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This Is What Palmyra Looks Like After Being Recaptured From ISIS

Historians had feared the worst when the ancient city was overtaken, but new photos show many of its ancient structures have survived.

Posted on March 28, 2016, at 11:42 p.m. ET

Syrian government forces on Sunday recaptured the ancient city of Palmyra from ISIS nearly a year after the 2,000-year-old site came under militant control.

Maher Al Mounes / AFP / Getty Images

On Monday, officials and archaeologists rushed to the city to assess the damage left by militants. In the first survey since the UNESCO world heritage site was retaken by the Syrian army, experts were surprised to find much of the city remains intact.

"We could have completely lost Palmyra," Syrian antiquities chief Maamoun Abdulkarim told AFP. "The joy I feel is indescribable."
Maher Al Mounes / AFP / Getty Images

"We could have completely lost Palmyra," Syrian antiquities chief Maamoun Abdulkarim told AFP. "The joy I feel is indescribable."

About 80% of the site remained intact, Abdulkarim told the Los Angeles Times.

Maher Al Mounes / AFP / Getty Images

But damage does exist. A massive explosion last fall destroyed the Temple of Bel, considered one of the most important religious buildings of its period in the Middle East.

MAHER AL MOUNES/AFP / Getty Images

Satellite photos earlier confirmed its destruction, but on Monday a photo definitively showed the rubble remaining of the temple. Graffiti on a wall read, "Shooting without the permission of the chief is prohibited."

MAHER AL MOUNES/AFP / Getty Images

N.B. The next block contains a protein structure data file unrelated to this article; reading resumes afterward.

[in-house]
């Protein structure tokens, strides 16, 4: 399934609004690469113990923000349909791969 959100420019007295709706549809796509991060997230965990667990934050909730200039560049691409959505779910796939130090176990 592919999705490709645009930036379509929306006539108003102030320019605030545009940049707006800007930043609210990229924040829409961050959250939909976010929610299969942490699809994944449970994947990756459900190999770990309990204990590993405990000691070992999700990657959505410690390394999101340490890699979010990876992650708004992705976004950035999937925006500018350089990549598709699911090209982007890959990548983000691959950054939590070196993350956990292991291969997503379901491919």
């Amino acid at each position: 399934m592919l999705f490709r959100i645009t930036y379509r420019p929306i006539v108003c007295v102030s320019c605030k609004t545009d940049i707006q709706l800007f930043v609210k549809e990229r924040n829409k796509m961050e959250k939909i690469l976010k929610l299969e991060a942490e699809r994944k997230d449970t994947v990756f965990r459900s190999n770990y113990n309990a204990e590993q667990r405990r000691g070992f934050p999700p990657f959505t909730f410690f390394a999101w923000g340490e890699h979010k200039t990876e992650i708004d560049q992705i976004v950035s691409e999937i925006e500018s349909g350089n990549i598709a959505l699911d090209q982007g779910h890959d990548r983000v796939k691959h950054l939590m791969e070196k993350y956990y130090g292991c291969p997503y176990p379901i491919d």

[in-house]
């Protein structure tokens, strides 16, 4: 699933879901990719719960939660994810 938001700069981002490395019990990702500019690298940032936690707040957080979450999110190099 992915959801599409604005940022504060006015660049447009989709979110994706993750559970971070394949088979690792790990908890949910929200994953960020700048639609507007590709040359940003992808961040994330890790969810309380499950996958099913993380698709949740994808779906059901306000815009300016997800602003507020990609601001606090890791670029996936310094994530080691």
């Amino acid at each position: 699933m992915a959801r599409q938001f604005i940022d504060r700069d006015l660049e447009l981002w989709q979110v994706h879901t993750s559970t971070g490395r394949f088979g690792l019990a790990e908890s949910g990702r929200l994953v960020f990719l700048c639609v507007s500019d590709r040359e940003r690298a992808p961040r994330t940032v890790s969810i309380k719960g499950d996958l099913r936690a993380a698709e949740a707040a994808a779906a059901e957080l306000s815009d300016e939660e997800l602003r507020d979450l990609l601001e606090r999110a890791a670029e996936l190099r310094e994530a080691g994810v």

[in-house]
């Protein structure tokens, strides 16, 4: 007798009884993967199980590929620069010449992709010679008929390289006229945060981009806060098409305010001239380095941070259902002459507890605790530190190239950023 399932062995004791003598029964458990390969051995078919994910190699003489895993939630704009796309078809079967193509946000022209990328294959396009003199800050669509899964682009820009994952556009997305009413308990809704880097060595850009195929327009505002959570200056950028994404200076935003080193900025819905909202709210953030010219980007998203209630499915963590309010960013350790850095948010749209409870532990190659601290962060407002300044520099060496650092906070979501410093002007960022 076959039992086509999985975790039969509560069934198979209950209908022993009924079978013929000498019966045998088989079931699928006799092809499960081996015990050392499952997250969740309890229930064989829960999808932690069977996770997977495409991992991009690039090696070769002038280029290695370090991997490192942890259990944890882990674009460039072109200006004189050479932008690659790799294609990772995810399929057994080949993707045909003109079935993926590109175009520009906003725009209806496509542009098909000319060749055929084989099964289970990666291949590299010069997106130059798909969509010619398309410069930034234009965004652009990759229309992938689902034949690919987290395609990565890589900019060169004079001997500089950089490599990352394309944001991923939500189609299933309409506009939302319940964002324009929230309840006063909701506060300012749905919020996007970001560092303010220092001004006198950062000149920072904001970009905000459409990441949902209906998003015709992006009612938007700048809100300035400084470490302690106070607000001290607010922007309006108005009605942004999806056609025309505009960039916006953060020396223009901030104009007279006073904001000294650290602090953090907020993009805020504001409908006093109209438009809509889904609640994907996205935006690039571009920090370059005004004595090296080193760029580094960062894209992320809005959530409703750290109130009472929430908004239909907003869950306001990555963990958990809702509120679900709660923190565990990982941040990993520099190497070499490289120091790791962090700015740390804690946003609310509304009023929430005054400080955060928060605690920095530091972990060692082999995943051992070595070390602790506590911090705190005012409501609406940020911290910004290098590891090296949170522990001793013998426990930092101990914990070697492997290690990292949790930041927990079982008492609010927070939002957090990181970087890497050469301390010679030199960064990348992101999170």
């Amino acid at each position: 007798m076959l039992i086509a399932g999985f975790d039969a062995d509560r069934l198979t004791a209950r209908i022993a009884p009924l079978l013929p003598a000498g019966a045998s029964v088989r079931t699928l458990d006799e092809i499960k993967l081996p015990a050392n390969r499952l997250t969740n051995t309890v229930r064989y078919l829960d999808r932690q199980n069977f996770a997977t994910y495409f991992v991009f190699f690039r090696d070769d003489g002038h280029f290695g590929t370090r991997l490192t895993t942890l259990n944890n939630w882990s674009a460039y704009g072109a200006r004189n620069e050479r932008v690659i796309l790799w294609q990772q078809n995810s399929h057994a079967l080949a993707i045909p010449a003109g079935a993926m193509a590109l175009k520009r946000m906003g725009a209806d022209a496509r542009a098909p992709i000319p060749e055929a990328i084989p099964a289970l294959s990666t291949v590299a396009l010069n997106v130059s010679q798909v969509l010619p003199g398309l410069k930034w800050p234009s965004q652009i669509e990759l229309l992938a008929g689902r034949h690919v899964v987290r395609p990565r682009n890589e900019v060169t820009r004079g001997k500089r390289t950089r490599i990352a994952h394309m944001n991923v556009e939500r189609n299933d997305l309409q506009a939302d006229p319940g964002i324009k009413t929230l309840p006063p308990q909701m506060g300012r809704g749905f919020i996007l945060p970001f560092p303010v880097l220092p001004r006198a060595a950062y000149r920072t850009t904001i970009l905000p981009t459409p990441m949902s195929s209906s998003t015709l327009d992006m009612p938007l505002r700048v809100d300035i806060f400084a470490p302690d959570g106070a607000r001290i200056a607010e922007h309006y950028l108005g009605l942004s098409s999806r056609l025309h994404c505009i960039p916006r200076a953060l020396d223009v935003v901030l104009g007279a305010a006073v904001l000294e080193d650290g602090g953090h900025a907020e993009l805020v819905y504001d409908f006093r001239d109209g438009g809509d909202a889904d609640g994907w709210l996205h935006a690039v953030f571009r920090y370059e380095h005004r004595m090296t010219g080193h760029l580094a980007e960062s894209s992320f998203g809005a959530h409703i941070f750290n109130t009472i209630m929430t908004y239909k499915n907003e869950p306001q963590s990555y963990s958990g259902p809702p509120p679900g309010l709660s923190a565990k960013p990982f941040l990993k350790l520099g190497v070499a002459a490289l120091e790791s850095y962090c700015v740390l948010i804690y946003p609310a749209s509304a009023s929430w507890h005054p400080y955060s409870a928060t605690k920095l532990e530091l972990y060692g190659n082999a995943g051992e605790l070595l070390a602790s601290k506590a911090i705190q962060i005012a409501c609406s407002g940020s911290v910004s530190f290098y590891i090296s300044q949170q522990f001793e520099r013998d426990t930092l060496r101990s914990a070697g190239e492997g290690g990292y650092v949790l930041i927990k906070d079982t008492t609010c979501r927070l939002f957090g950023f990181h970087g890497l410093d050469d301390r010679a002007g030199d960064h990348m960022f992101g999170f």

Satellite photos earlier confirmed its destruction, but on Monday a photo definitively showed the rubble remaining of the temple. Graffiti on a wall read, "Shooting without the permission of the chief is prohibited."

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MAHER AL MOUNES/AFP / Getty Images

Satellite photos earlier confirmed its destruction, but on Monday a photo definitively showed the rubble remaining of the temple. Graffiti on a wall read, "Shooting without the permission of the chief is prohibited."

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Militants also last fall blew up the Arch of Triumph, which a UNESCO official at the time described as a "war crime."

MAHER AL MOUNES / AFP / Getty Images
MAHER AL MOUNES / AFP / Getty Images
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MAHER AL MOUNES / AFP / Getty Images

Still, Monday's findings gave hope to preservationists.

Stringer / AFP / Getty Images

"The straight street, the baths, the fences of the two temples...There is damage, yes, but the panoramic view that tourists know of Palmyra remains,” Abdelkarim told the Times.

An aerial view of the Roman theater in Palmyra is seen in this still image taken from video by RURTR.
Reuters TV / Reuters

An aerial view of the Roman theater in Palmyra is seen in this still image taken from video by RURTR.

The ancient city, which is northeast of Damascus, reached its height in the first and second centuries BCE. Its architecture and art combined styles of the Greek, Roman, Persian, and local traditions.

Stringer / AFP / Getty Images

The site grew from a caravan oasis to a great city and important trade stop. Rediscovery of its ruins in the 17th and 18th centuries inspired architecture revivals in the Western world, and earned it a UNESCO heritage site designation.

Stringer / AFP / Getty Images
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